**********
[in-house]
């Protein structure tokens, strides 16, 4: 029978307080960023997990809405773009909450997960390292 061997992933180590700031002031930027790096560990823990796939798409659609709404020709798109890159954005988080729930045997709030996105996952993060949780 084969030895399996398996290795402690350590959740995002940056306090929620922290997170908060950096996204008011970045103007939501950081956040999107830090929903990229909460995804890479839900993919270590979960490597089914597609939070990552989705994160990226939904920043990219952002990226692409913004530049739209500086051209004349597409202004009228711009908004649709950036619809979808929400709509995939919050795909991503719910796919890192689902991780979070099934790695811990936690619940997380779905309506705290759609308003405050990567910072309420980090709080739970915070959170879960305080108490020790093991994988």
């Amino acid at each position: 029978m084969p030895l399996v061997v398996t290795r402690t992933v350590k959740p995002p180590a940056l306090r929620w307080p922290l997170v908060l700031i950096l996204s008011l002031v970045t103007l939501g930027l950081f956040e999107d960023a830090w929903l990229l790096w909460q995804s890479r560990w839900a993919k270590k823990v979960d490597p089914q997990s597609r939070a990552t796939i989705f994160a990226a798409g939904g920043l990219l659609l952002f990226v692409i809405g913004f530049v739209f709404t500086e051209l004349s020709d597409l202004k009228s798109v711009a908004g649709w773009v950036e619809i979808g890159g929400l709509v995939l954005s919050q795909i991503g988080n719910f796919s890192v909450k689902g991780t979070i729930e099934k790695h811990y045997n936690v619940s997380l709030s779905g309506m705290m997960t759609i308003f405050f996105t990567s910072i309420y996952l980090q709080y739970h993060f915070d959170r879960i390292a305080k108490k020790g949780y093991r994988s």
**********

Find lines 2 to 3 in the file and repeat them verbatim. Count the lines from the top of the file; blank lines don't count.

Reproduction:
């Protein structure tokens, strides 16, 4: 029978307080960023997990809405773009909450997960390292 061997992933180590700031002031930027790096560990823990796939798409659609709404020709798109890159954005988080729930045997709030996105996952993060949780 084969030895399996398996290795402690350590959740995002940056306090929620922290997170908060950096996204008011970045103007939501950081956040999107830090929903990229909460995804890479839900993919270590979960490597089914597609939070990552989705994160990226939904920043990219952002990226692409913004530049739209500086051209004349597409202004009228711009908004649709950036619809979808929400709509995939919050795909991503719910796919890192689902991780979070099934790695811990936690619940997380779905309506705290759609308003405050990567910072309420980090709080739970915070959170879960305080108490020790093991994988």
């Amino acid at each position: 029978m084969p030895l399996v061997v398996t290795r402690t992933v350590k959740p995002p180590a940056l306090r929620w307080p922290l997170v908060l700031i950096l996204s008011l002031v970045t103007l939501g930027l950081f956040e999107d960023a830090w929903l990229l790096w909460q995804s890479r560990w839900a993919k270590k823990v979960d490597p089914q997990s597609r939070a990552t796939i989705f994160a990226a798409g939904g920043l990219l659609l952002f990226v692409i809405g913004f530049v739209f709404t500086e051209l004349s020709d597409l202004k009228s798109v711009a908004g649709w773009v950036e619809i979808g890159g929400l709509v995939l954005s919050q795909i991503g988080n719910f796919s890192v909450k689902g991780t979070i729930e099934k790695h811990y045997n936690v619940s997380l709030s779905g309506m705290m997960t759609i308003f405050f996105t990567s910072i309420y996952l980090q709080y739970h993060f915070d959170r879960i390292a305080k108490k020790g949780y093991r994988s």